After a week of successful studies at Ixbalanque Spanish School, and recovering from a respiratory illness for stupidly wading through dirty, muddy, flood waters in the streets, I thought the rest would be easy. Wrong!!
Central American countries don’t have any OSHA oversight, so you have to use a little intelligence on your own.
In the town of Copan Ruinas, You need to watch where you walk. There are some holes in the street grates, sidewalks, and some very poorly designed steps. Some of the streets have inclines as illustrated by this photo:
My last day in Copan, I was hurrying back to the school to pick up something I had left behind. I was trying to be really careful, but just before I got to the school, I slipped down some slick steps and twisted my ankle really bad. I had not had anything hurt like that in a long time.
On the way home, I saw a store owner who recognized me and asked what had happened. He said there was a clinic in town, but he would not recommend it. I hobbled home and just fell into bed in pain. I was supposed to leave on a bus the next morning at 4:45 a.m.
There was a small store across the street from my house and after I awoke I limped over to buy some Ibuprofen–the pharmacies were all closed. The owner was very concerned about me when I told him I had to walk 4 blocks to the bus station with my suitcase early the next morning. He cautioned me that it would dark and in my shape, I could easily fall. He said he would get up at 4 a.m. and carry my bag for me and made sure I got there safe. Needless to say I accepted.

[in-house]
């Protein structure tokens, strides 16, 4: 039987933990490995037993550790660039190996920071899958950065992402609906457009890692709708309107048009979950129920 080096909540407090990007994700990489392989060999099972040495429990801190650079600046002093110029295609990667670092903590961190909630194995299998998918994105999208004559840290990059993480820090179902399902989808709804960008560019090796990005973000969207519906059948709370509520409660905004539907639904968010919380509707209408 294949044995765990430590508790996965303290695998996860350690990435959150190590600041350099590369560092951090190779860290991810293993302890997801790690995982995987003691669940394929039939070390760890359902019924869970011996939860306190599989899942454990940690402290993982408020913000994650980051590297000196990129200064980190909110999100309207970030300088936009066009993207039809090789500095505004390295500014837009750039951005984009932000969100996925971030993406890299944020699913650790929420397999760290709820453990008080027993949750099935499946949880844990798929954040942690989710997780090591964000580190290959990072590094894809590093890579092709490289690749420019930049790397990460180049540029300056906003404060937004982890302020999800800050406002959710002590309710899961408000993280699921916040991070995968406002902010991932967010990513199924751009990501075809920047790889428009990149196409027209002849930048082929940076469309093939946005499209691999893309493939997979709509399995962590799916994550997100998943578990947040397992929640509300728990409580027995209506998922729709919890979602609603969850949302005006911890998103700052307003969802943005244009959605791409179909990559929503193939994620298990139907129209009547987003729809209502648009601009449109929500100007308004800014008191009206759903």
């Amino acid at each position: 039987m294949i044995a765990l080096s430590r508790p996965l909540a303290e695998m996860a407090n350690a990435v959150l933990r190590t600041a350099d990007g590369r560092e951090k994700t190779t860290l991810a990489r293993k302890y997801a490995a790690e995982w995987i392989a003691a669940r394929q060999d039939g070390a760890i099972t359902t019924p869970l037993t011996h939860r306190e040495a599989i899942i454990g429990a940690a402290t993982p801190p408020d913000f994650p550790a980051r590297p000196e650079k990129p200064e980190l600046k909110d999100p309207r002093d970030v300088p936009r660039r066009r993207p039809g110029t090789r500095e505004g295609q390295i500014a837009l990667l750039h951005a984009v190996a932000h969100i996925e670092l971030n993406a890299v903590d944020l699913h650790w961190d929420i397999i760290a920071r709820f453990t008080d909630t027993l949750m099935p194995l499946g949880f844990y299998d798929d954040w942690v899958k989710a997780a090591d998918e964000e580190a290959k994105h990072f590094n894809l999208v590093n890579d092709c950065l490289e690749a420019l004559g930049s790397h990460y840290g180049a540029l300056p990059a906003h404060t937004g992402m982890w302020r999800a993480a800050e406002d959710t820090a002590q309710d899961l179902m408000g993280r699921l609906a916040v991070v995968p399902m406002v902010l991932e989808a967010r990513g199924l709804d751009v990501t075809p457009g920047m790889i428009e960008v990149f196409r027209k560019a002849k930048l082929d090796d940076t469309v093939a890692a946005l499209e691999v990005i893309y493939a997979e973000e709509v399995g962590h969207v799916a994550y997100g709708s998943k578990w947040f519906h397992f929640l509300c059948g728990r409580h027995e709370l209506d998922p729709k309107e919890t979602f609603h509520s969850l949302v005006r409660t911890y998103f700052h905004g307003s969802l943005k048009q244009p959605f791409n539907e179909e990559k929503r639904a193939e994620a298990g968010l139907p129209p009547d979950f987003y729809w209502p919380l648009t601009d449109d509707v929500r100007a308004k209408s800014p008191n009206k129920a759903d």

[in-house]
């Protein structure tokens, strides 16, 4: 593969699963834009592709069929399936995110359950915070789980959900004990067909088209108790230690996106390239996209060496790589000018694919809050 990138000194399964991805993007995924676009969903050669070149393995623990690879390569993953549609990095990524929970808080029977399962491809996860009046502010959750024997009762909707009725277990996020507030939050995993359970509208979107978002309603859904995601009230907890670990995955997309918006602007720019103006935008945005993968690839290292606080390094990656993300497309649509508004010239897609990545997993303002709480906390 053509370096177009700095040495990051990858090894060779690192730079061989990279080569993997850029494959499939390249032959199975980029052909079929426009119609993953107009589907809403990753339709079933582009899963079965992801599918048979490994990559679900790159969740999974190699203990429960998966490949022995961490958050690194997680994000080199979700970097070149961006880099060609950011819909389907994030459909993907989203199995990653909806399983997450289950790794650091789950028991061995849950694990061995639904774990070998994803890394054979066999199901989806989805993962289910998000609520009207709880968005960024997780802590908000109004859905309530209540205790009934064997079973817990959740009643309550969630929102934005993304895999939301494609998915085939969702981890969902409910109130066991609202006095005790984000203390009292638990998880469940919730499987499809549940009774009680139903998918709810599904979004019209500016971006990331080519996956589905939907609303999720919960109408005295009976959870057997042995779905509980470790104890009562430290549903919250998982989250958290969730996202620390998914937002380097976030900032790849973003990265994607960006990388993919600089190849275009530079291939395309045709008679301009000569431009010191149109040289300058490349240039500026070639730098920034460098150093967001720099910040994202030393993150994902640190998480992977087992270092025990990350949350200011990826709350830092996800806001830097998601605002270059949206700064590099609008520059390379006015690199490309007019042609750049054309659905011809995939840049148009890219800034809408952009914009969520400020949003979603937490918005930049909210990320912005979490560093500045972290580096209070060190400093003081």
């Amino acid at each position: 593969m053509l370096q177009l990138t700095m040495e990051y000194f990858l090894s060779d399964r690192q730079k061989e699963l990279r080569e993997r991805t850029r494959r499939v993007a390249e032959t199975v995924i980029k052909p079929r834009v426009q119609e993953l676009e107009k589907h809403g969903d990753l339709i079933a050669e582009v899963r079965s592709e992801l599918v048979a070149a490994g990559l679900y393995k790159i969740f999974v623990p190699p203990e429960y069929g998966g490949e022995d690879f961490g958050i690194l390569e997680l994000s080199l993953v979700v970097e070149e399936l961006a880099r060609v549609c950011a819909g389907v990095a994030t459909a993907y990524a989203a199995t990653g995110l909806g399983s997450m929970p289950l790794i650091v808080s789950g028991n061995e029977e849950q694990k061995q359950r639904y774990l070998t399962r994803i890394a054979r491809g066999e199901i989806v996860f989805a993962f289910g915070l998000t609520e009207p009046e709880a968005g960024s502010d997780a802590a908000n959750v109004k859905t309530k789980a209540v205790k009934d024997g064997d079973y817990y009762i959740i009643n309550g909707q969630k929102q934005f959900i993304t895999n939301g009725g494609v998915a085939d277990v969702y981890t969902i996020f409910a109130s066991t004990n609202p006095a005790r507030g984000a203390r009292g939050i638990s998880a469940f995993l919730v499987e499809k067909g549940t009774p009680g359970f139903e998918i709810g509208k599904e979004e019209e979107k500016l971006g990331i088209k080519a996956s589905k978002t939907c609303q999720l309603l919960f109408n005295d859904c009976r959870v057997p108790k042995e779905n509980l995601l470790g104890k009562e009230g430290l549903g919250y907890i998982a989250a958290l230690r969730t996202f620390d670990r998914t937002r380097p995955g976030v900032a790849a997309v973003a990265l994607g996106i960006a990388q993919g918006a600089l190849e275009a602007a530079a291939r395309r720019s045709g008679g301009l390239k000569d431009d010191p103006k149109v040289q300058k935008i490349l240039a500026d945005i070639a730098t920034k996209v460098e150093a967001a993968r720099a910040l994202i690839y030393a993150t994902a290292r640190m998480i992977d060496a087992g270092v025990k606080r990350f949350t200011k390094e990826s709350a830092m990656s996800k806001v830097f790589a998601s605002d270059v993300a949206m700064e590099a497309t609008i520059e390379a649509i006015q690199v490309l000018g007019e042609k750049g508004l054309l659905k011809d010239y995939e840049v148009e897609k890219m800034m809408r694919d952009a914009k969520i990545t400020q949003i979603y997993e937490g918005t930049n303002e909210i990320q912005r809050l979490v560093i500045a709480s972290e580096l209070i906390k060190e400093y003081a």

When I got up the next a.m. I could barely walk. Thank goodness, the store owner was sitting outside the door of my house waiting for me as promised. He helped me to the station and made sure I got on the bus.
From Copan, I traveled 3 hours by bus back to the station in San Pedro Sula. On the bus, I met another student who offered to help me get back to the airport. I was glad for the assistance.
When I arrived in Oklahoma City, bruised, battered, and limping, my wife met me at the airport and just looked at me and said “when are you going to learn?”
In spite of everything, on the way home, I just smiled to myself and thought about the challenges of the trip and how I managed to survive everything and have such great memories.
P.S.-BTW-it was a bad ankle sprain and it took several months to heal. It still gives me a little trouble from time to time.
Ok, I have some other trips to write about. I will start those next week.
Steve Barrymore firstname.lastname@example.org
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